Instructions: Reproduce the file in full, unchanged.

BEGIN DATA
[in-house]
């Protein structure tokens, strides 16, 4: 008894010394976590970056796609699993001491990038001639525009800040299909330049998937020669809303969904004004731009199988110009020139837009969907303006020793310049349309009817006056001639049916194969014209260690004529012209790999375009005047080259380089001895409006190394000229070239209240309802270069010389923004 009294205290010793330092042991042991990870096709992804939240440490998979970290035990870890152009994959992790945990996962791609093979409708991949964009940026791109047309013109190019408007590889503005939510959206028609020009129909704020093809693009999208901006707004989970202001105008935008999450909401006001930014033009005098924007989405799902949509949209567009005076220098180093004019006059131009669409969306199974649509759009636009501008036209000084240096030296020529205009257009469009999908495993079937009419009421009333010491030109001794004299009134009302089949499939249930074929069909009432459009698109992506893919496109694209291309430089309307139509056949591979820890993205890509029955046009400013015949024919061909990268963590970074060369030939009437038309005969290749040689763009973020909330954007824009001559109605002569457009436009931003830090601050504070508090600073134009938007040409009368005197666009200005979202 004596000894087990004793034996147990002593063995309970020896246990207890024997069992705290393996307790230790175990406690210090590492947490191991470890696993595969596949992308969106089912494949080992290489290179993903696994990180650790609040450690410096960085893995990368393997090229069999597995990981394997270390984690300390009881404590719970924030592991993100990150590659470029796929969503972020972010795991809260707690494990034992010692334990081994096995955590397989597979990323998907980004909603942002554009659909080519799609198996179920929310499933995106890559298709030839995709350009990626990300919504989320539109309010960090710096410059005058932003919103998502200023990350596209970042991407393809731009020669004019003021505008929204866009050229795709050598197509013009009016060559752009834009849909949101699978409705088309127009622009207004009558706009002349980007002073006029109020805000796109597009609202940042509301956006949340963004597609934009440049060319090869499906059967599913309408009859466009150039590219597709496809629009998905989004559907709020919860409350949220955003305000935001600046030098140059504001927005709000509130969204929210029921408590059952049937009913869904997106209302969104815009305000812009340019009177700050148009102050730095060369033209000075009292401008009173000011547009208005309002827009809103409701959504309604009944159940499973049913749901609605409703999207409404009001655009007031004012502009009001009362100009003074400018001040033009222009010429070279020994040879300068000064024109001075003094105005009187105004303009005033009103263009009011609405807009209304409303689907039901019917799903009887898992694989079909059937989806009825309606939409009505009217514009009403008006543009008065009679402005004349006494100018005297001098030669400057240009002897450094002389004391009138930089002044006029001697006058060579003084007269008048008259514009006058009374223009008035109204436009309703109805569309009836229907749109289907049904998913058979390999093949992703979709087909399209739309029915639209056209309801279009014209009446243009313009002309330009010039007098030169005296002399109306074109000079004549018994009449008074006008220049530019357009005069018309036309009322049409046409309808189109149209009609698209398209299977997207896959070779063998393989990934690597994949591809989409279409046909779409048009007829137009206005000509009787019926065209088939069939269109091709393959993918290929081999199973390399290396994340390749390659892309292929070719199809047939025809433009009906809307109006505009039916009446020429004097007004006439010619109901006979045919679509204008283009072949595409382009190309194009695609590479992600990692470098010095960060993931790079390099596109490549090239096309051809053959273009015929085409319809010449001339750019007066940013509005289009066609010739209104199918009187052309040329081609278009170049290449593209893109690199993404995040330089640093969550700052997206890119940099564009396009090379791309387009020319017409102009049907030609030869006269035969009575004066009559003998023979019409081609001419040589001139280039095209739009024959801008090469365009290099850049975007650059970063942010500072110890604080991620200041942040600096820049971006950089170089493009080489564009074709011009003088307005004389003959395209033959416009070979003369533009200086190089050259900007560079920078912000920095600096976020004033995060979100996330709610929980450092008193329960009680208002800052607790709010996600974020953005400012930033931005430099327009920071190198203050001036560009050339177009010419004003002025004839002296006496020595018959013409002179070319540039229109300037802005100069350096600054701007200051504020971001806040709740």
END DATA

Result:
[in-house]
């Protein structure tokens, strides 16, 4: 008894010394976590970056796609699993001491990038001639525009800040299909330049998937020669809303969904004004731009199988110009020139837009969907303006020793310049349309009817006056001639049916194969014209260690004529012209790999375009005047080259380089001895409006190394000229070239209240309802270069010389923004 009294205290010793330092042991042991990870096709992804939240440490998979970290035990870890152009994959992790945990996962791609093979409708991949964009940026791109047309013109190019408007590889503005939510959206028609020009129909704020093809693009999208901006707004989970202001105008935008999450909401006001930014033009005098924007989405799902949509949209567009005076220098180093004019006059131009669409969306199974649509759009636009501008036209000084240096030296020529205009257009469009999908495993079937009419009421009333010491030109001794004299009134009302089949499939249930074929069909009432459009698109992506893919496109694209291309430089309307139509056949591979820890993205890509029955046009400013015949024919061909990268963590970074060369030939009437038309005969290749040689763009973020909330954007824009001559109605002569457009436009931003830090601050504070508090600073134009938007040409009368005197666009200005979202 004596000894087990004793034996147990002593063995309970020896246990207890024997069992705290393996307790230790175990406690210090590492947490191991470890696993595969596949992308969106089912494949080992290489290179993903696994990180650790609040450690410096960085893995990368393997090229069999597995990981394997270390984690300390009881404590719970924030592991993100990150590659470029796929969503972020972010795991809260707690494990034992010692334990081994096995955590397989597979990323998907980004909603942002554009659909080519799609198996179920929310499933995106890559298709030839995709350009990626990300919504989320539109309010960090710096410059005058932003919103998502200023990350596209970042991407393809731009020669004019003021505008929204866009050229795709050598197509013009009016060559752009834009849909949101699978409705088309127009622009207004009558706009002349980007002073006029109020805000796109597009609202940042509301956006949340963004597609934009440049060319090869499906059967599913309408009859466009150039590219597709496809629009998905989004559907709020919860409350949220955003305000935001600046030098140059504001927005709000509130969204929210029921408590059952049937009913869904997106209302969104815009305000812009340019009177700050148009102050730095060369033209000075009292401008009173000011547009208005309002827009809103409701959504309604009944159940499973049913749901609605409703999207409404009001655009007031004012502009009001009362100009003074400018001040033009222009010429070279020994040879300068000064024109001075003094105005009187105004303009005033009103263009009011609405807009209304409303689907039901019917799903009887898992694989079909059937989806009825309606939409009505009217514009009403008006543009008065009679402005004349006494100018005297001098030669400057240009002897450094002389004391009138930089002044006029001697006058060579003084007269008048008259514009006058009374223009008035109204436009309703109805569309009836229907749109289907049904998913058979390999093949992703979709087909399209739309029915639209056209309801279009014209009446243009313009002309330009010039007098030169005296002399109306074109000079004549018994009449008074006008220049530019357009005069018309036309009322049409046409309808189109149209009609698209398209299977997207896959070779063998393989990934690597994949591809989409279409046909779409048009007829137009206005000509009787019926065209088939069939269109091709393959993918290929081999199973390399290396994340390749390659892309292929070719199809047939025809433009009906809307109006505009039916009446020429004097007004006439010619109901006979045919679509204008283009072949595409382009190309194009695609590479992600990692470098010095960060993931790079390099596109490549090239096309051809053959273009015929085409319809010449001339750019007066940013509005289009066609010739209104199918009187052309040329081609278009170049290449593209893109690199993404995040330089640093969550700052997206890119940099564009396009090379791309387009020319017409102009049907030609030869006269035969009575004066009559003998023979019409081609001419040589001139280039095209739009024959801008090469365009290099850049975007650059970063942010500072110890604080991620200041942040600096820049971006950089170089493009080489564009074709011009003088307005004389003959395209033959416009070979003369533009200086190089050259900007560079920078912000920095600096976020004033995060979100996330709610929980450092008193329960009680208002800052607790709010996600974020953005400012930033931005430099327009920071190198203050001036560009050339177009010419004003002025004839002296006496020595018959013409002179070319540039229109300037802005100069350096600054701007200051504020971001806040709740």